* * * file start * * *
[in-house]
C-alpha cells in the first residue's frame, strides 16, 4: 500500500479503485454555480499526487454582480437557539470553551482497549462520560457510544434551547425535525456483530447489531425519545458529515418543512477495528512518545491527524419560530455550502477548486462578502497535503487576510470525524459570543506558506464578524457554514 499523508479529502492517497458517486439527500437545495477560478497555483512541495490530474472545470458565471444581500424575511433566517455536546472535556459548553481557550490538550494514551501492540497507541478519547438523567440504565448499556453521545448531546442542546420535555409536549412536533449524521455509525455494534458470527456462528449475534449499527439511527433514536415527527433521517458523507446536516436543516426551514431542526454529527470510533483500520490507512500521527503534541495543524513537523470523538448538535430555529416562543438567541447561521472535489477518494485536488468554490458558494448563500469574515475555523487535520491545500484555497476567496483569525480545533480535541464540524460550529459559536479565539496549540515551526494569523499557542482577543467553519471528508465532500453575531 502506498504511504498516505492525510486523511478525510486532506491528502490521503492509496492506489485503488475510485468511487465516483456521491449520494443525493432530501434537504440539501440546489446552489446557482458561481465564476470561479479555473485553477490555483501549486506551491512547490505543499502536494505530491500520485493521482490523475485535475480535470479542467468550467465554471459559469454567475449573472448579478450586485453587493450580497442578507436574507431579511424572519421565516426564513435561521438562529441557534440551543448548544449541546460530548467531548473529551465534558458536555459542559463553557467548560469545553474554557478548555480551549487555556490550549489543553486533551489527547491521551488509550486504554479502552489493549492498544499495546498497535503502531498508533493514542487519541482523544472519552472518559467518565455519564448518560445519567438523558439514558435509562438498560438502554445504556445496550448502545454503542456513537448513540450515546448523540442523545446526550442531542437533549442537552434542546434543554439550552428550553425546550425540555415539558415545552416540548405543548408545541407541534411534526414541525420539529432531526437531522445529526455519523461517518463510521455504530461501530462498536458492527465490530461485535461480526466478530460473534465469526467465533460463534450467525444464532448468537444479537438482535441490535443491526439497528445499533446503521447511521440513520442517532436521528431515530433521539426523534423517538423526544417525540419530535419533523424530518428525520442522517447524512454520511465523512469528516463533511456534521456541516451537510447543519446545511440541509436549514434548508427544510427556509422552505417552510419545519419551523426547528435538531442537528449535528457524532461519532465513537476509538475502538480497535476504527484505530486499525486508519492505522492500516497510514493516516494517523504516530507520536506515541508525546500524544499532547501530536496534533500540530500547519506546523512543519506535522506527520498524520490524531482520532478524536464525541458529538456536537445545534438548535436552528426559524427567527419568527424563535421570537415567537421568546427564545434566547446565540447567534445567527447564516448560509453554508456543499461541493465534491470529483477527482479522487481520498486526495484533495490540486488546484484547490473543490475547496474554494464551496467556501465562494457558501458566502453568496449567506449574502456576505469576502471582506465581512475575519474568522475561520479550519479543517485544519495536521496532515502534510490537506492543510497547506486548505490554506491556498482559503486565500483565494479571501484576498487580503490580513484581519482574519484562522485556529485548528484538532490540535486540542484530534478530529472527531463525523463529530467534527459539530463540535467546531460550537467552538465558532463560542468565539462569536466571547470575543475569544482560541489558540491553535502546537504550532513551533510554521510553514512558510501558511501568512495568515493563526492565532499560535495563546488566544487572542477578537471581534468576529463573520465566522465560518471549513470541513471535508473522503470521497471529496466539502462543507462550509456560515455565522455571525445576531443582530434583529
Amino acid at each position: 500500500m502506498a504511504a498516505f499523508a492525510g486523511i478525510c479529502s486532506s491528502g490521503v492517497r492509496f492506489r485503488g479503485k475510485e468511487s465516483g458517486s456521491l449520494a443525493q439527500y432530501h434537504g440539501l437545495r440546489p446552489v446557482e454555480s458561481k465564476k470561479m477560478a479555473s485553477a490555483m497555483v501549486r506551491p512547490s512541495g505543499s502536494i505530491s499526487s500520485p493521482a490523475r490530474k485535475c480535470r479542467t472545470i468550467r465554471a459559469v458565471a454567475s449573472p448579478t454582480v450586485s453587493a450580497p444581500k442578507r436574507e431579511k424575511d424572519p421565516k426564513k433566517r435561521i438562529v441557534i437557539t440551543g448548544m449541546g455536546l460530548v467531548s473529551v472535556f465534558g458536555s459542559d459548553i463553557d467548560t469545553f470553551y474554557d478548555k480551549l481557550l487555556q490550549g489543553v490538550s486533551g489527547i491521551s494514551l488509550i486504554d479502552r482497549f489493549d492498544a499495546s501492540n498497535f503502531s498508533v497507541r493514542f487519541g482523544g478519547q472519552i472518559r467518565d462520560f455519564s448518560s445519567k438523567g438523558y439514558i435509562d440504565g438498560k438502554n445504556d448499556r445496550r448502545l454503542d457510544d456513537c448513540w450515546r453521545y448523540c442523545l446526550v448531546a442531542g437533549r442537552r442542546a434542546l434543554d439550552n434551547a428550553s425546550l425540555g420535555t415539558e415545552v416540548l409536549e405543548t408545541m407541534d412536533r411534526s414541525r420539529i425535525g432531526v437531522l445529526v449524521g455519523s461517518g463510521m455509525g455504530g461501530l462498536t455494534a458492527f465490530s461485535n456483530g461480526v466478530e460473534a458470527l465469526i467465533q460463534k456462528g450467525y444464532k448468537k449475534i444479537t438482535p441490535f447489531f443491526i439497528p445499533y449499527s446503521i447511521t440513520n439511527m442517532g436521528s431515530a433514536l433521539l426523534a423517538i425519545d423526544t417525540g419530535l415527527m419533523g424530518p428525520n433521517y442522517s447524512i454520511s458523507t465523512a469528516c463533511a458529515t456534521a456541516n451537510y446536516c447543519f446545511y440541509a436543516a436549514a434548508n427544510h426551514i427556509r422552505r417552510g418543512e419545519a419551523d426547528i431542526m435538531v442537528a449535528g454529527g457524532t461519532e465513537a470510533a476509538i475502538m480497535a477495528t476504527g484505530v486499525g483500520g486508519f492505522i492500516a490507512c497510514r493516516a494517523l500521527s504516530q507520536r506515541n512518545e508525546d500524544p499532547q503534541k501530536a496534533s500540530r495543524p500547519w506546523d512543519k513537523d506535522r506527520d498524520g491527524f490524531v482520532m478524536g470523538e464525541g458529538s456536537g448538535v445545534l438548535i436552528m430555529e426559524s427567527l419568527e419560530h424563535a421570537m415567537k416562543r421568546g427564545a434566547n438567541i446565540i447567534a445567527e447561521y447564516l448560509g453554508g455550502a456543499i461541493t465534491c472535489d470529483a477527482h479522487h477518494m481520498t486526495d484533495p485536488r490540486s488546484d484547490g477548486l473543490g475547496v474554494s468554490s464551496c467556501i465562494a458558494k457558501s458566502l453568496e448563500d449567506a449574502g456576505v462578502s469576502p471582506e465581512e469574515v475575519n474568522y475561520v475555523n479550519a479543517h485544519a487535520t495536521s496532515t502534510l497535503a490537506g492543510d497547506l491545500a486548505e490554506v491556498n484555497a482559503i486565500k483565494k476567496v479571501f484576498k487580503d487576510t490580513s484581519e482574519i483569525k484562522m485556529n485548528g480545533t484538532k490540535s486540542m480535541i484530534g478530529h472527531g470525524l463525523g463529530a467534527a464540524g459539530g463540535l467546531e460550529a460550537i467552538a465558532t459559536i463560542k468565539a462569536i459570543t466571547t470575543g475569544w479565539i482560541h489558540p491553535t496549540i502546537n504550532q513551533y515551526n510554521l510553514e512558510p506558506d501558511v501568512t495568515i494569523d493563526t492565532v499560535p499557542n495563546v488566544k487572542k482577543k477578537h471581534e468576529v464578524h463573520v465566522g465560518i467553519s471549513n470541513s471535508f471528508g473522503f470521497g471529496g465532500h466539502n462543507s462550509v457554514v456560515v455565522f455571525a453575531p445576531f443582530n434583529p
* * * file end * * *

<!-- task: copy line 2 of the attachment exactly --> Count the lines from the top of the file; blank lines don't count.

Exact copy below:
C-alpha cells in the first residue's frame, strides 16, 4: 500500500479503485454555480499526487454582480437557539470553551482497549462520560457510544434551547425535525456483530447489531425519545458529515418543512477495528512518545491527524419560530455550502477548486462578502497535503487576510470525524459570543506558506464578524457554514 499523508479529502492517497458517486439527500437545495477560478497555483512541495490530474472545470458565471444581500424575511433566517455536546472535556459548553481557550490538550494514551501492540497507541478519547438523567440504565448499556453521545448531546442542546420535555409536549412536533449524521455509525455494534458470527456462528449475534449499527439511527433514536415527527433521517458523507446536516436543516426551514431542526454529527470510533483500520490507512500521527503534541495543524513537523470523538448538535430555529416562543438567541447561521472535489477518494485536488468554490458558494448563500469574515475555523487535520491545500484555497476567496483569525480545533480535541464540524460550529459559536479565539496549540515551526494569523499557542482577543467553519471528508465532500453575531 502506498504511504498516505492525510486523511478525510486532506491528502490521503492509496492506489485503488475510485468511487465516483456521491449520494443525493432530501434537504440539501440546489446552489446557482458561481465564476470561479479555473485553477490555483501549486506551491512547490505543499502536494505530491500520485493521482490523475485535475480535470479542467468550467465554471459559469454567475449573472448579478450586485453587493450580497442578507436574507431579511424572519421565516426564513435561521438562529441557534440551543448548544449541546460530548467531548473529551465534558458536555459542559463553557467548560469545553474554557478548555480551549487555556490550549489543553486533551489527547491521551488509550486504554479502552489493549492498544499495546498497535503502531498508533493514542487519541482523544472519552472518559467518565455519564448518560445519567438523558439514558435509562438498560438502554445504556445496550448502545454503542456513537448513540450515546448523540442523545446526550442531542437533549442537552434542546434543554439550552428550553425546550425540555415539558415545552416540548405543548408545541407541534411534526414541525420539529432531526437531522445529526455519523461517518463510521455504530461501530462498536458492527465490530461485535461480526466478530460473534465469526467465533460463534450467525444464532448468537444479537438482535441490535443491526439497528445499533446503521447511521440513520442517532436521528431515530433521539426523534423517538423526544417525540419530535419533523424530518428525520442522517447524512454520511465523512469528516463533511456534521456541516451537510447543519446545511440541509436549514434548508427544510427556509422552505417552510419545519419551523426547528435538531442537528449535528457524532461519532465513537476509538475502538480497535476504527484505530486499525486508519492505522492500516497510514493516516494517523504516530507520536506515541508525546500524544499532547501530536496534533500540530500547519506546523512543519506535522506527520498524520490524531482520532478524536464525541458529538456536537445545534438548535436552528426559524427567527419568527424563535421570537415567537421568546427564545434566547446565540447567534445567527447564516448560509453554508456543499461541493465534491470529483477527482479522487481520498486526495484533495490540486488546484484547490473543490475547496474554494464551496467556501465562494457558501458566502453568496449567506449574502456576505469576502471582506465581512475575519474568522475561520479550519479543517485544519495536521496532515502534510490537506492543510497547506486548505490554506491556498482559503486565500483565494479571501484576498487580503490580513484581519482574519484562522485556529485548528484538532490540535486540542484530534478530529472527531463525523463529530467534527459539530463540535467546531460550537467552538465558532463560542468565539462569536466571547470575543475569544482560541489558540491553535502546537504550532513551533510554521510553514512558510501558511501568512495568515493563526492565532499560535495563546488566544487572542477578537471581534468576529463573520465566522465560518471549513470541513471535508473522503470521497471529496466539502462543507462550509456560515455565522455571525445576531443582530434583529